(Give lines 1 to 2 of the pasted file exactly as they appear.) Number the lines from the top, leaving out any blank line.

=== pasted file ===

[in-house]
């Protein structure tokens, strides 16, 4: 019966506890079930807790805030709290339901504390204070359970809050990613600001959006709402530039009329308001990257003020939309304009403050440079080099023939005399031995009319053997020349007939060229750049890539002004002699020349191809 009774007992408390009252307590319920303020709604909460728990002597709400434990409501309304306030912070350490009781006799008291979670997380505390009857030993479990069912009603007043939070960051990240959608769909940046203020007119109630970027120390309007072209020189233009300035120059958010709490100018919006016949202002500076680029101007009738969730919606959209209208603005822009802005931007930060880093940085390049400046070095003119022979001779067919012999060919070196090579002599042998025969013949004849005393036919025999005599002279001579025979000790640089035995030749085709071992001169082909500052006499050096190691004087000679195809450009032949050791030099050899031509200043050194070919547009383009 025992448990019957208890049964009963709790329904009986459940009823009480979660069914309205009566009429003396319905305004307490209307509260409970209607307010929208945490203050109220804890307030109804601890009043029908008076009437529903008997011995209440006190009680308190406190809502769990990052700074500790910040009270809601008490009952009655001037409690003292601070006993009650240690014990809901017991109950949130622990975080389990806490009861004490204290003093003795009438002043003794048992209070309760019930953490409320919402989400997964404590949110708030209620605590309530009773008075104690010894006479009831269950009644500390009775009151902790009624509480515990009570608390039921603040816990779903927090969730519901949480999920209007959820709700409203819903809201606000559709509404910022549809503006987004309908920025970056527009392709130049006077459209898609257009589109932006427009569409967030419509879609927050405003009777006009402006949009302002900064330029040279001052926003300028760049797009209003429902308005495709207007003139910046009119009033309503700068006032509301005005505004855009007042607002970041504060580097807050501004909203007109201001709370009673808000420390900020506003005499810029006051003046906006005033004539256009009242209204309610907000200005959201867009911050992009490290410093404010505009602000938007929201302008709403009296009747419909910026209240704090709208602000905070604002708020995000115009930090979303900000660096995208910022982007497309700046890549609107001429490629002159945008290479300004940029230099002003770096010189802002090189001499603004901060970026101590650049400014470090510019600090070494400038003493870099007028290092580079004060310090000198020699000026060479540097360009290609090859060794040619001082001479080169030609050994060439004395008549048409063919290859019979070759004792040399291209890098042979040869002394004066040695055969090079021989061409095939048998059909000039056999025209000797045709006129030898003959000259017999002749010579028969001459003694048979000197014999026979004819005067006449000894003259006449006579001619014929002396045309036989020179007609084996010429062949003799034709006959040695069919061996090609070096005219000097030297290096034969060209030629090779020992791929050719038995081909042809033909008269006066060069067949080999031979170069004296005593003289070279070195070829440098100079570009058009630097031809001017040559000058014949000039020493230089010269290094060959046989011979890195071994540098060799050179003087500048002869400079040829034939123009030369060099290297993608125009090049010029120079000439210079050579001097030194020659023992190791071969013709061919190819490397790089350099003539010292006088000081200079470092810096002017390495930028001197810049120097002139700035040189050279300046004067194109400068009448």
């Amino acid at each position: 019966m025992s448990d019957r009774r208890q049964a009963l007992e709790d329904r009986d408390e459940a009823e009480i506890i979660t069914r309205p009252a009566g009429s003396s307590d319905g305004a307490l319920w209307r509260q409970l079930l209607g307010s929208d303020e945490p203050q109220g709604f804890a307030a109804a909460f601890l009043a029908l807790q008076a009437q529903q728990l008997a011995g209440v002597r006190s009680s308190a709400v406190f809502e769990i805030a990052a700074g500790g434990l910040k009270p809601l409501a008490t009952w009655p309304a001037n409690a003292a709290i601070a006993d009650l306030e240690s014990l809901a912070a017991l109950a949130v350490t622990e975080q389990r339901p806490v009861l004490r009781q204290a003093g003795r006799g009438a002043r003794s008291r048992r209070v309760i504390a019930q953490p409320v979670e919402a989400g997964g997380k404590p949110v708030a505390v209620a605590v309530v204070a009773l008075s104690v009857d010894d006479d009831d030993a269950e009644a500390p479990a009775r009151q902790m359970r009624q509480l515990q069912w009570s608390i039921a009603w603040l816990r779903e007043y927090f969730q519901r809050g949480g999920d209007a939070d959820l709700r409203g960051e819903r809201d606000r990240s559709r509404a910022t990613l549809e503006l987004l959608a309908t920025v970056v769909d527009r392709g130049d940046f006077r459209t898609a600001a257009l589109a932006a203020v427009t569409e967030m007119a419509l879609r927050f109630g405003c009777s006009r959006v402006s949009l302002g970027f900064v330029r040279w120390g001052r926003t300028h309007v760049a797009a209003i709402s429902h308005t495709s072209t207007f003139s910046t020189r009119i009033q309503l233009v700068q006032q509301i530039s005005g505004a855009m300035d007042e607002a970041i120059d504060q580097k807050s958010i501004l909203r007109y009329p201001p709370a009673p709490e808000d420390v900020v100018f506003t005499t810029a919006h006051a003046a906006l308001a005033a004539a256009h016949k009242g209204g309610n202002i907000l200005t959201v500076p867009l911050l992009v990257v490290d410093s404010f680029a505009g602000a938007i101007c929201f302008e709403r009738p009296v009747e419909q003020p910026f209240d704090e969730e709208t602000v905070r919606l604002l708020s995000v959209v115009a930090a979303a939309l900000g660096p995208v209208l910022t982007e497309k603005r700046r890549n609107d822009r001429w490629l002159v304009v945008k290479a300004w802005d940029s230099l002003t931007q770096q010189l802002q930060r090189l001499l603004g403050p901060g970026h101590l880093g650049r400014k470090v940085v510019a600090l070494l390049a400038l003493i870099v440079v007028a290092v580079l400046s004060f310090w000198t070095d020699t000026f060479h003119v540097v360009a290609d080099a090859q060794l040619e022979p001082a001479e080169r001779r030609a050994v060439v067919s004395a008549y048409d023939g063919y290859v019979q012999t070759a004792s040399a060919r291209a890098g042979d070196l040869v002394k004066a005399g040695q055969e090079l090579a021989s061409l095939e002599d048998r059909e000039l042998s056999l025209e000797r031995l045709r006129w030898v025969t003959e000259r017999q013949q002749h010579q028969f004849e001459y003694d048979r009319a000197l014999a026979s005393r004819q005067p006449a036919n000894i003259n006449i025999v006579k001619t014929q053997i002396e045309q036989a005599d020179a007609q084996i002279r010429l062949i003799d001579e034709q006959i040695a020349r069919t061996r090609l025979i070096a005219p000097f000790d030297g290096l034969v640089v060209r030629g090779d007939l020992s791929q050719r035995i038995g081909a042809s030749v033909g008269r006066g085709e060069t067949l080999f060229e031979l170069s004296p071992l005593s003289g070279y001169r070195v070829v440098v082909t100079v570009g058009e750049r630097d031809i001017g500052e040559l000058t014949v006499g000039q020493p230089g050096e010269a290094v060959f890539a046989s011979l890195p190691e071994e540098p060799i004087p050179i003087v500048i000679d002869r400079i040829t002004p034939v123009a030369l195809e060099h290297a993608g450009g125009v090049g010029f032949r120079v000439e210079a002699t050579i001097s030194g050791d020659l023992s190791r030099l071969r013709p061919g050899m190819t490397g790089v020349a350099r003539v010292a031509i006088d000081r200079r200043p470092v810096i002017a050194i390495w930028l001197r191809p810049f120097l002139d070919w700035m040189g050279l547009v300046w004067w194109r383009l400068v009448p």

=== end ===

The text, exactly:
[in-house]
């Protein structure tokens, strides 16, 4: 019966506890079930807790805030709290339901504390204070359970809050990613600001959006709402530039009329308001990257003020939309304009403050440079080099023939005399031995009319053997020349007939060229750049890539002004002699020349191809 009774007992408390009252307590319920303020709604909460728990002597709400434990409501309304306030912070350490009781006799008291979670997380505390009857030993479990069912009603007043939070960051990240959608769909940046203020007119109630970027120390309007072209020189233009300035120059958010709490100018919006016949202002500076680029101007009738969730919606959209209208603005822009802005931007930060880093940085390049400046070095003119022979001779067919012999060919070196090579002599042998025969013949004849005393036919025999005599002279001579025979000790640089035995030749085709071992001169082909500052006499050096190691004087000679195809450009032949050791030099050899031509200043050194070919547009383009 025992448990019957208890049964009963709790329904009986459940009823009480979660069914309205009566009429003396319905305004307490209307509260409970209607307010929208945490203050109220804890307030109804601890009043029908008076009437529903008997011995209440006190009680308190406190809502769990990052700074500790910040009270809601008490009952009655001037409690003292601070006993009650240690014990809901017991109950949130622990975080389990806490009861004490204290003093003795009438002043003794048992209070309760019930953490409320919402989400997964404590949110708030209620605590309530009773008075104690010894006479009831269950009644500390009775009151902790009624509480515990009570608390039921603040816990779903927090969730519901949480999920209007959820709700409203819903809201606000559709509404910022549809503006987004309908920025970056527009392709130049006077459209898609257009589109932006427009569409967030419509879609927050405003009777006009402006949009302002900064330029040279001052926003300028760049797009209003429902308005495709207007003139910046009119009033309503700068006032509301005005505004855009007042607002970041504060580097807050501004909203007109201001709370009673808000420390900020506003005499810029006051003046906006005033004539256009009242209204309610907000200005959201867009911050992009490290410093404010505009602000938007929201302008709403009296009747419909910026209240704090709208602000905070604002708020995000115009930090979303900000660096995208910022982007497309700046890549609107001429490629002159945008290479300004940029230099002003770096010189802002090189001499603004901060970026101590650049400014470090510019600090070494400038003493870099007028290092580079004060310090000198020699000026060479540097360009290609090859060794040619001082001479080169030609050994060439004395008549048409063919290859019979070759004792040399291209890098042979040869002394004066040695055969090079021989061409095939048998059909000039056999025209000797045709006129030898003959000259017999002749010579028969001459003694048979000197014999026979004819005067006449000894003259006449006579001619014929002396045309036989020179007609084996010429062949003799034709006959040695069919061996090609070096005219000097030297290096034969060209030629090779020992791929050719038995081909042809033909008269006066060069067949080999031979170069004296005593003289070279070195070829440098100079570009058009630097031809001017040559000058014949000039020493230089010269290094060959046989011979890195071994540098060799050179003087500048002869400079040829034939123009030369060099290297993608125009090049010029120079000439210079050579001097030194020659023992190791071969013709061919190819490397790089350099003539010292006088000081200079470092810096002017390495930028001197810049120097002139700035040189050279300046004067194109400068009448």